The Agenda: Business | Monocle

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supermarket 1 ––– canary islands

The way of the dinosaur

In April the Canary Islands-based DinoSol supermarket group bought six new locations, bringing its total number of shops to more than 250 across five Spanish islands. What’s behind the brand’s success? “I always say that it’s due to working a lot,” Javier Puga, the group’s ceo, tells monocle. “We are aggressive on pricing and have worked hard to renovate shops and train our staff to provide excellent service.”


The supermarket offered an average of 1,300 product discounts a month in 2023. Its business model combines the conventional SuperDino- and HiperDino-branded shops, where the margins are lower, with the more expensive HiperDino Express offerings in the Canaries’ tourist areas. The latter makes up about a third of its outposts and provides the bulk of its profits.

HiperDino has also stayed true to its roots. Alongside positioning itself as a progressive player committed to getting more women into the workplace and discussing food waste, it has invested heavily in the local food market. Puga says that 40 per cent of products sold are from the Canaries, which works well for overheads. This helped to bolster sales figures to €1.46bn last year and increase its share of the market to 26 per cent, ahead of both Lidl and Spanish giant Mercadona.

It’s quite a turnaround for a chain that was sold to venture capitalists in 1996 and endured many unhappy years. The owners, the Domínguez brothers, were able to buy back the Canary side of what had been a national business in 2012. The ceo says that DinoSol hopes to grow by up to 10 per cent this year. “We have another nine signed [supermarket] projects in construction.” Puga adds that he is eyeing expansion into southern Morocco and Spanish-speaking Equatorial Guinea, alongside some of peninsular Spain’s tourist spots. 

supermarket 2 ––– usa

Shop around

Food retailers in the US had a bumper 2023, with sales at major supermarkets reaching about $846bn (€786bn). Yet the sector is shifting, with shoppers now being catered to by online retailers and independent bricks-and-mortar food shops – and the big brands are taking stock.

Though US supermarket profits were in good health last year, in-store sales at big-format stores fell slightly. In response, many retailers are rolling out smaller iterations of their shops. In March, Austin-based Whole Foods announced the first of several new smaller supermarkets set to open this year in New York. Another big retailer, Trader Joe’s, trialled its first smaller-scale Pronto concept in New York earlier this year. Michigan-based Meijer, Colorado’s Natural Grocers and Arizona’s Sprouts Farmers Market are making similar moves.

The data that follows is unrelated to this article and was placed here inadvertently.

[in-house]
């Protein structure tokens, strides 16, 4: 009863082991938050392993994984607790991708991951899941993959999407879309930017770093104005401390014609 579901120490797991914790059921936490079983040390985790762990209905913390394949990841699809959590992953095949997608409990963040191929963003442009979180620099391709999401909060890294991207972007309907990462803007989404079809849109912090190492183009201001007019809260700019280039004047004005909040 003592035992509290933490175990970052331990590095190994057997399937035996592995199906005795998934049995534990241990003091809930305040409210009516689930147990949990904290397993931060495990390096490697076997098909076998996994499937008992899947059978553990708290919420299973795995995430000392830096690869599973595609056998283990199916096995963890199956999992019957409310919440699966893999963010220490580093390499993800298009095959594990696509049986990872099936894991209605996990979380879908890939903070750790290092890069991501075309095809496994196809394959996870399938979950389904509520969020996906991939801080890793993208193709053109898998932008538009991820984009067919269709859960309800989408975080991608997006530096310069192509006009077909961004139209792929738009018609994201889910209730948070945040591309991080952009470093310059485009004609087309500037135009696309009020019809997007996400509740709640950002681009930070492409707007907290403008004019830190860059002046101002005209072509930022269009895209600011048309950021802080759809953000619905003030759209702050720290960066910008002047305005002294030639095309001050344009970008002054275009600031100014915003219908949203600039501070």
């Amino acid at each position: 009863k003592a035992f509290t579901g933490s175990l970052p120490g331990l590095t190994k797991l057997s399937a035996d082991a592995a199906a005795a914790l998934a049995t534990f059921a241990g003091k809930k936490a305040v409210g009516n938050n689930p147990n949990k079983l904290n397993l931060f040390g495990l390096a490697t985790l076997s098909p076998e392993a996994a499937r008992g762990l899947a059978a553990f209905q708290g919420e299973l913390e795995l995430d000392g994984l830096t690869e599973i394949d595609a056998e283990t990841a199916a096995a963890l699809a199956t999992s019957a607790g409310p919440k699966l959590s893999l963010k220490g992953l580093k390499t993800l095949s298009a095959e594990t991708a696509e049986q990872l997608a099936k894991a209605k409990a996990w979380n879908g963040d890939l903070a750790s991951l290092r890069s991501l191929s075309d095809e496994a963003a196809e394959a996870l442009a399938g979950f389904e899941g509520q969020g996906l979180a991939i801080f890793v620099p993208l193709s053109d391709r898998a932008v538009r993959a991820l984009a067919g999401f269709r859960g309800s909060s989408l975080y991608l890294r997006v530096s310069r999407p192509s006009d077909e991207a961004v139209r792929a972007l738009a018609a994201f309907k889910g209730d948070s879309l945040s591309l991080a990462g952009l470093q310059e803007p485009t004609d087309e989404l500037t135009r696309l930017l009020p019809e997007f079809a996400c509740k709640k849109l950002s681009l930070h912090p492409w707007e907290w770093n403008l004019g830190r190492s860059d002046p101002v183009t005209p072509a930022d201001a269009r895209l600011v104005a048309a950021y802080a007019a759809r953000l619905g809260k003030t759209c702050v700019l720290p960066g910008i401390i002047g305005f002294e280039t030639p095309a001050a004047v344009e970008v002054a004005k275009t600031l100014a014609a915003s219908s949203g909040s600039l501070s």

“It’s a newer idea in the US and Canada,” says David Soberman, a professor of marketing, at the University of Toronto’s Rotman School of Management, noting that the format has long been a staple elsewhere. Tesco, the UK’s largest retailer, debuted its Express supermarkets in 1994. “It’s an opportunity to extend the brand among younger adults who live in cities and don’t want to have to get in a car and drive to do their shopping.”

Smaller city outposts tend to promote their own in-house products more prominently than their bigger-box, out-of-town locations too, Soberman adds. So existing neighbourhood food retailers that stock goods by independent producers won’t necessarily be competing for a piece of the same pie. 

The Entrepreneurs

laura kramer on...
Shooting for the moon

As the founder, chair and ceo of Lonestar Data Holdings, based in St Petersburg, Florida, Chris Stott and his team are aiming to do something that has never been done before: establish commercial data centres on the moon. Lonestar will operate on, in and around the lunar surface, which, it says, provides a safe place to store the company’s payloads. Stott is aware that this idea will raise eyebrows. “Data centres on the moon sounds insane,” he says. “But every day we create 2.5 quintillion bytes of new data, more than the day before. And we were close to losing it all, it almost happened.”


The aim is to store and safeguard humanity’s knowledge by protecting it from cyber threats, natural disasters and all the risks in between. Stott got the idea at a conference in 2018 after the NotPetya malware was deployed. “A few months after that cyber weapon got loose, in the early stages of the Russian-Ukrainian conflict, I was approached by people looking for somewhere to store data safely,” he says. A veteran in the aerospace industry, Stott has spent his career looking to the skies, from launching rockets with Boeing and McDonnell Douglas to helping to run space projects for Lockheed Martin. “I was a space entrepreneur before it was trendy.”

Following successful tests involving virtual data centres, Lonestar’s first physical off-planet data centre is scheduled to launch later this year. The infrastructure is transported to space using conventional rockets. SpaceX provides the launch services and, once in orbit, Intuitive Machines or companies like it take the equipment to the moon using lunar landers. — L

For more out-of-this-worl business ideas, tune in to our weekly radio show, ‘The Entrepreneurs’, or download as a podcast.

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